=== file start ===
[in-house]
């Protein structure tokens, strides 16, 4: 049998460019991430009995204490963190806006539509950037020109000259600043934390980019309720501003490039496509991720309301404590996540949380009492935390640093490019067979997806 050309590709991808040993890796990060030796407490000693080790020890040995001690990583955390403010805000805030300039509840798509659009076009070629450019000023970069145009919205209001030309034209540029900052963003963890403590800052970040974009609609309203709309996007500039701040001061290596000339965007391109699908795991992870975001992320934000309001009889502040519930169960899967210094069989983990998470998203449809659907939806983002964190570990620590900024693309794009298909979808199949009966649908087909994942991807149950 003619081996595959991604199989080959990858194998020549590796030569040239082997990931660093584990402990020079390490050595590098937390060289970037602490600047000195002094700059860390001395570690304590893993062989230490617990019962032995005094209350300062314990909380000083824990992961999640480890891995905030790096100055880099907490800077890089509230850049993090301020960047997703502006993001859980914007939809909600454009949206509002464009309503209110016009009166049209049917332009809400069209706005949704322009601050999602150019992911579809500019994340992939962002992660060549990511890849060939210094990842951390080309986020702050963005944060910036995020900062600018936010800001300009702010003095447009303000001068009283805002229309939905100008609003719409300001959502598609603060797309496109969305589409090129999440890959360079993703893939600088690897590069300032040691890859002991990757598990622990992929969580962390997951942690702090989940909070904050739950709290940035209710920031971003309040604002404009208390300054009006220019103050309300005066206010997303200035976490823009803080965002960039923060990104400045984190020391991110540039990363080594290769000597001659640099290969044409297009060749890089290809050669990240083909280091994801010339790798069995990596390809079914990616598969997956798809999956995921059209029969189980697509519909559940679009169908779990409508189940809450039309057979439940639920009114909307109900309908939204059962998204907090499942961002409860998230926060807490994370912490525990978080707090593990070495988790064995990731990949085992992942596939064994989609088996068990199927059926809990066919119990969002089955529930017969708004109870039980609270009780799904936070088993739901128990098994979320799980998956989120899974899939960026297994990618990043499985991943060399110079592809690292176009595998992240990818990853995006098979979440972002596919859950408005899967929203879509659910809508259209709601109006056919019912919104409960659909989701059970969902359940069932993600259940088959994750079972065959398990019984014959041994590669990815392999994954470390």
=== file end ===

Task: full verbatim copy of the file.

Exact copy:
[in-house]
């Protein structure tokens, strides 16, 4: 049998460019991430009995204490963190806006539509950037020109000259600043934390980019309720501003490039496509991720309301404590996540949380009492935390640093490019067979997806 050309590709991808040993890796990060030796407490000693080790020890040995001690990583955390403010805000805030300039509840798509659009076009070629450019000023970069145009919205209001030309034209540029900052963003963890403590800052970040974009609609309203709309996007500039701040001061290596000339965007391109699908795991992870975001992320934000309001009889502040519930169960899967210094069989983990998470998203449809659907939806983002964190570990620590900024693309794009298909979808199949009966649908087909994942991807149950 003619081996595959991604199989080959990858194998020549590796030569040239082997990931660093584990402990020079390490050595590098937390060289970037602490600047000195002094700059860390001395570690304590893993062989230490617990019962032995005094209350300062314990909380000083824990992961999640480890891995905030790096100055880099907490800077890089509230850049993090301020960047997703502006993001859980914007939809909600454009949206509002464009309503209110016009009166049209049917332009809400069209706005949704322009601050999602150019992911579809500019994340992939962002992660060549990511890849060939210094990842951390080309986020702050963005944060910036995020900062600018936010800001300009702010003095447009303000001068009283805002229309939905100008609003719409300001959502598609603060797309496109969305589409090129999440890959360079993703893939600088690897590069300032040691890859002991990757598990622990992929969580962390997951942690702090989940909070904050739950709290940035209710920031971003309040604002404009208390300054009006220019103050309300005066206010997303200035976490823009803080965002960039923060990104400045984190020391991110540039990363080594290769000597001659640099290969044409297009060749890089290809050669990240083909280091994801010339790798069995990596390809079914990616598969997956798809999956995921059209029969189980697509519909559940679009169908779990409508189940809450039309057979439940639920009114909307109900309908939204059962998204907090499942961002409860998230926060807490994370912490525990978080707090593990070495988790064995990731990949085992992942596939064994989609088996068990199927059926809990066919119990969002089955529930017969708004109870039980609270009780799904936070088993739901128990098994979320799980998956989120899974899939960026297994990618990043499985991943060399110079592809690292176009595998992240990818990853995006098979979440972002596919859950408005899967929203879509659910809508259209709601109006056919019912919104409960659909989701059970969902359940069932993600259940088959994750079972065959398990019984014959041994590669990815392999994954470390």